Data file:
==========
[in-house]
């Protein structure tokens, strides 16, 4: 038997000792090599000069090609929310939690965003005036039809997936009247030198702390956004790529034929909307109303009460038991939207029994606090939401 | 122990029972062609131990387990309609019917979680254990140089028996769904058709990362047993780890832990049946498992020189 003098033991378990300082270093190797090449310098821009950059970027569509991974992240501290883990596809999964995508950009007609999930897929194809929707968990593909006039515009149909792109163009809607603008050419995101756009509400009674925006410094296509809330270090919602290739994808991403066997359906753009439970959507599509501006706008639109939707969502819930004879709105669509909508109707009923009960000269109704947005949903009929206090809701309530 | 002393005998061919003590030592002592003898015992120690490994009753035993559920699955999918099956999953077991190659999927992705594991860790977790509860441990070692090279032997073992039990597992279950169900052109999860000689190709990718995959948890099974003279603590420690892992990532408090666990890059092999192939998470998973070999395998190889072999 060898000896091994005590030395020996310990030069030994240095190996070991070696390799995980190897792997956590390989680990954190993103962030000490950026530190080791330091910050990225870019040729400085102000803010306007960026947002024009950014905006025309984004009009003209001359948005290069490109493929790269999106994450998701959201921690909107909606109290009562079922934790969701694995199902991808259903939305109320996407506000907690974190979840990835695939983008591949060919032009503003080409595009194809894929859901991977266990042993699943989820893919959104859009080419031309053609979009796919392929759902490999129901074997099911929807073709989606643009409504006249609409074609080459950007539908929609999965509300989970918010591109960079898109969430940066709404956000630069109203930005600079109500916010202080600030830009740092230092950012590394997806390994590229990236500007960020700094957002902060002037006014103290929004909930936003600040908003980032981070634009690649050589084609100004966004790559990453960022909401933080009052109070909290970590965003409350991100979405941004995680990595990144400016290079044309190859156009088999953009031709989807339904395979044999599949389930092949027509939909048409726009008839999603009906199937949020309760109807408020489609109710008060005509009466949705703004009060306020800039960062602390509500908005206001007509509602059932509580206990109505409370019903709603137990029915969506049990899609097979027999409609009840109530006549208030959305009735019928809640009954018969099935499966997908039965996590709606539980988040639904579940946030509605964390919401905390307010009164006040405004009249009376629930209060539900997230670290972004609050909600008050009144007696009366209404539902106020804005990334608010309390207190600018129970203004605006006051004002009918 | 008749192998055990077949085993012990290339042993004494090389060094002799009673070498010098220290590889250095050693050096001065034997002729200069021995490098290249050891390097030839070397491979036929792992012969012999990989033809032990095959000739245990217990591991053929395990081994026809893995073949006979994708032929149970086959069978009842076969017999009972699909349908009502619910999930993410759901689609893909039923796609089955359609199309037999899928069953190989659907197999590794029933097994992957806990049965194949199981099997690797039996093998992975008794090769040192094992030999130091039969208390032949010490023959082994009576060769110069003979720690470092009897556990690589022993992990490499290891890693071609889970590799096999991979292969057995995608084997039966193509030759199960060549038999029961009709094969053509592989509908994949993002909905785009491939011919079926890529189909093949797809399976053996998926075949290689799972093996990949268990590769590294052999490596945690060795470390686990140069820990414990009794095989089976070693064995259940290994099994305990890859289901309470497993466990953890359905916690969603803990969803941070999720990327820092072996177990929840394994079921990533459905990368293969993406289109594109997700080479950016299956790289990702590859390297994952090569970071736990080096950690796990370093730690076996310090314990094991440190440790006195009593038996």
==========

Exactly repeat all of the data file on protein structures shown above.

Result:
[in-house]
């Protein structure tokens, strides 16, 4: 038997000792090599000069090609929310939690965003005036039809997936009247030198702390956004790529034929909307109303009460038991939207029994606090939401 | 122990029972062609131990387990309609019917979680254990140089028996769904058709990362047993780890832990049946498992020189 003098033991378990300082270093190797090449310098821009950059970027569509991974992240501290883990596809999964995508950009007609999930897929194809929707968990593909006039515009149909792109163009809607603008050419995101756009509400009674925006410094296509809330270090919602290739994808991403066997359906753009439970959507599509501006706008639109939707969502819930004879709105669509909508109707009923009960000269109704947005949903009929206090809701309530 | 002393005998061919003590030592002592003898015992120690490994009753035993559920699955999918099956999953077991190659999927992705594991860790977790509860441990070692090279032997073992039990597992279950169900052109999860000689190709990718995959948890099974003279603590420690892992990532408090666990890059092999192939998470998973070999395998190889072999 060898000896091994005590030395020996310990030069030994240095190996070991070696390799995980190897792997956590390989680990954190993103962030000490950026530190080791330091910050990225870019040729400085102000803010306007960026947002024009950014905006025309984004009009003209001359948005290069490109493929790269999106994450998701959201921690909107909606109290009562079922934790969701694995199902991808259903939305109320996407506000907690974190979840990835695939983008591949060919032009503003080409595009194809894929859901991977266990042993699943989820893919959104859009080419031309053609979009796919392929759902490999129901074997099911929807073709989606643009409504006249609409074609080459950007539908929609999965509300989970918010591109960079898109969430940066709404956000630069109203930005600079109500916010202080600030830009740092230092950012590394997806390994590229990236500007960020700094957002902060002037006014103290929004909930936003600040908003980032981070634009690649050589084609100004966004790559990453960022909401933080009052109070909290970590965003409350991100979405941004995680990595990144400016290079044309190859156009088999953009031709989807339904395979044999599949389930092949027509939909048409726009008839999603009906199937949020309760109807408020489609109710008060005509009466949705703004009060306020800039960062602390509500908005206001007509509602059932509580206990109505409370019903709603137990029915969506049990899609097979027999409609009840109530006549208030959305009735019928809640009954018969099935499966997908039965996590709606539980988040639904579940946030509605964390919401905390307010009164006040405004009249009376629930209060539900997230670290972004609050909600008050009144007696009366209404539902106020804005990334608010309390207190600018129970203004605006006051004002009918 | 008749192998055990077949085993012990290339042993004494090389060094002799009673070498010098220290590889250095050693050096001065034997002729200069021995490098290249050891390097030839070397491979036929792992012969012999990989033809032990095959000739245990217990591991053929395990081994026809893995073949006979994708032929149970086959069978009842076969017999009972699909349908009502619910999930993410759901689609893909039923796609089955359609199309037999899928069953190989659907197999590794029933097994992957806990049965194949199981099997690797039996093998992975008794090769040192094992030999130091039969208390032949010490023959082994009576060769110069003979720690470092009897556990690589022993992990490499290891890693071609889970590799096999991979292969057995995608084997039966193509030759199960060549038999029961009709094969053509592989509908994949993002909905785009491939011919079926890529189909093949797809399976053996998926075949290689799972093996990949268990590769590294052999490596945690060795470390686990140069820990414990009794095989089976070693064995259940290994099994305990890859289901309470497993466990953890359905916690969603803990969803941070999720990327820092072996177990929840394994079921990533459905990368293969993406289109594109997700080479950016299956790289990702590859390297994952090569970071736990080096950690796990370093730690076996310090314990094991440190440790006195009593038996």